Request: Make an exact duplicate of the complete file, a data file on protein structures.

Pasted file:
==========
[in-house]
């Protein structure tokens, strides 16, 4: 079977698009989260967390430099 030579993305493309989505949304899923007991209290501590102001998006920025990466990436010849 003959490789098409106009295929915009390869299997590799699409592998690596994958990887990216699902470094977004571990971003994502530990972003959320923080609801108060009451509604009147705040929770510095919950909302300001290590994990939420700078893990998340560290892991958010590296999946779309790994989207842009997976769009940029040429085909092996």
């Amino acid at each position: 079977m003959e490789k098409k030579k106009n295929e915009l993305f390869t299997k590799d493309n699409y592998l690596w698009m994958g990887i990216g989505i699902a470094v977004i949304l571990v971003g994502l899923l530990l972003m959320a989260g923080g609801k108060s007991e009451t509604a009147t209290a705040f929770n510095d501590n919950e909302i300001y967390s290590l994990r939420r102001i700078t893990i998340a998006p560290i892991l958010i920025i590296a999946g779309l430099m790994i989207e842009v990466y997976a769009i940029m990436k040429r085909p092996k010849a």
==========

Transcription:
[in-house]
């Protein structure tokens, strides 16, 4: 079977698009989260967390430099 030579993305493309989505949304899923007991209290501590102001998006920025990466990436010849 003959490789098409106009295929915009390869299997590799699409592998690596994958990887990216699902470094977004571990971003994502530990972003959320923080609801108060009451509604009147705040929770510095919950909302300001290590994990939420700078893990998340560290892991958010590296999946779309790994989207842009997976769009940029040429085909092996």
């Amino acid at each position: 079977m003959e490789k098409k030579k106009n295929e915009l993305f390869t299997k590799d493309n699409y592998l690596w698009m994958g990887i990216g989505i699902a470094v977004i949304l571990v971003g994502l899923l530990l972003m959320a989260g923080g609801k108060s007991e009451t509604a009147t209290a705040f929770n510095d501590n919950e909302i300001y967390s290590l994990r939420r102001i700078t893990i998340a998006p560290i892991l958010i920025i590296a999946g779309l430099m790994i989207e842009v990466y997976a769009i940029m990436k040429r085909p092996k010849a």